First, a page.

The last time I took a spinning class was 15 years ago. So when my editor assigned me the job of writing an article about Flywheel on Larchmont, let’s just say jumping for joy was not part of the workout.
But it’s my job, and I’ll do anything for my favorite local newspaper.
The moment I showed up at Flywheel, I could tell the world of indoor cycling had changed drastically in the last 15 years. The space was squeaky clean, bright, and the employees greeted me enthusiastically.
“Everyone is important to us,” said Alyssa Mandell, Flywheel’s Larchmont marketing coordinator, who looks like she takes about 50 cycling classes per day. “We want to make sure the instructors know you, your body and can give you the full cycling experience.”
To my delight, I found that Flywheel makes working out easy. They provide the cycling shoes, the towels, lockers, and even a filtered water system that includes both ice-cold water and room temperature options. Basically, all you have to do is get yourself there, and the rest is taken care of by people who want you to succeed.
Flywheel opened its first location in Manhattan in 2010, and currently has 25 locations throughout the world, including West Hollywood and Larchmont.
“Each studio has its own identity,” says Mandell. “Here in Larchmont we have lots of locals… moms and friends who then go have lunch… some people even come in as families with their kids. We are an inclusive environment where everyone can feel comfortable.”
A total of 14 instructors rotate through 45-minute classes that begin at 6:15 a.m. and go until 7:30 p.m. Instructors choose their own music, pace and tempo, so it’s easy to find a class that suits your style.
The climate-controlled cycling room holds 46 bikes, and of the 25 riders in my class, I was the obvious newbie. The bikes these days are way more sophisticated than bikes of the past. A tech pack attached to the bike measures your RPM’s, torque and power. You can create an account online and follow your own workout, keeping track of your progress and personal goals over the months. Then, in class, you can log in and compete against yourself, others in the class, or choose not to log in at all.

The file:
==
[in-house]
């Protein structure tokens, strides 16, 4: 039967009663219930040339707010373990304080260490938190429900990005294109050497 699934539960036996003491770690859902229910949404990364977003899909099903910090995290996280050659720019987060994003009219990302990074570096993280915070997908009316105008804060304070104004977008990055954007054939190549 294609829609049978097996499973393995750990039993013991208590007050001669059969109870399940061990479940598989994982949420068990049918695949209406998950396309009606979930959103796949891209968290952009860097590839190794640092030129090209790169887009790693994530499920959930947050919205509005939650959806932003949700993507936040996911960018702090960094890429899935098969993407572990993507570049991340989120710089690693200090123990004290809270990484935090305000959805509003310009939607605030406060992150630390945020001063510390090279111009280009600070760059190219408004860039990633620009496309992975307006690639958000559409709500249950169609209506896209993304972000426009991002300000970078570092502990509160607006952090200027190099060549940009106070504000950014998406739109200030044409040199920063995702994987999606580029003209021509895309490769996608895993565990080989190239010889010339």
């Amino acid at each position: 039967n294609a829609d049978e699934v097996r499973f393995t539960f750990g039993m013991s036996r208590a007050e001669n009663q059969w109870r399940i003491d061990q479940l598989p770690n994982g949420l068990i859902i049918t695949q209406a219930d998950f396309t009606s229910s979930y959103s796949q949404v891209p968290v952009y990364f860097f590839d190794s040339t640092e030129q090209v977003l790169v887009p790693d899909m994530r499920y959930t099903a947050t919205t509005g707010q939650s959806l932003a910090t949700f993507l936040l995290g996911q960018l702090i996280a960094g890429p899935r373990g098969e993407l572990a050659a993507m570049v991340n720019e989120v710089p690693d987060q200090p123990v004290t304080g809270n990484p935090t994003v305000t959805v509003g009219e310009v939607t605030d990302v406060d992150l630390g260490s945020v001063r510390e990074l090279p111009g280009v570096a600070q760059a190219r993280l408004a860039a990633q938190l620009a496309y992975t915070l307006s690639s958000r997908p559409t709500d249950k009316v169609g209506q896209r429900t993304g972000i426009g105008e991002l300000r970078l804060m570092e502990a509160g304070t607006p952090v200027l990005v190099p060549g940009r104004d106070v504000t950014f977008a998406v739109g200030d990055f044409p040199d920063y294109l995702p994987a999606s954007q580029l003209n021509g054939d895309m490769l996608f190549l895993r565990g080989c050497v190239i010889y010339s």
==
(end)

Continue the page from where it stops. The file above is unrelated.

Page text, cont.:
Once my cycling shoes were strapped on, a technician helped me onto my bike, made sure the settings were correct for my height, and clicked my shoes into the pedals.
I was trapped. There was no going back.
Suddenly, to my great joy, the lights dimmed! Anonymity while working out is a very good thing, I quickly decided. A spotlight isolated the instructor up front, Tevia Celli-Recht, and the class began.
Warming up was the toughest part. Going from zero to anything after 15 years is never easy. I pushed through the blurry, unbalanced stars in my eyes and suddenly found myself in a rhythm.
Our class of cyclers pushed hard. We sat in the “saddle,” then pedaled hard up on our feet. We never, ever, hung our heads. We lifted arm weights. We focused on our core. We sweated. We sipped water. We hung on every word as Celli-Recht motivated us to keep going. Before I knew it, the class was over and I could still walk and talk. I survived.
“We want people to feel good physically and mentally when they leave,” says Mandell. “It’s much more than just a workout.”
I have to admit, after my session, I never felt better in my life.
Flywheel Sports, 147 N. Larchmont Blvd., 323-446-2425, www.los-angeles.flywheelsports.com.
By Sondi Toll Sepenuk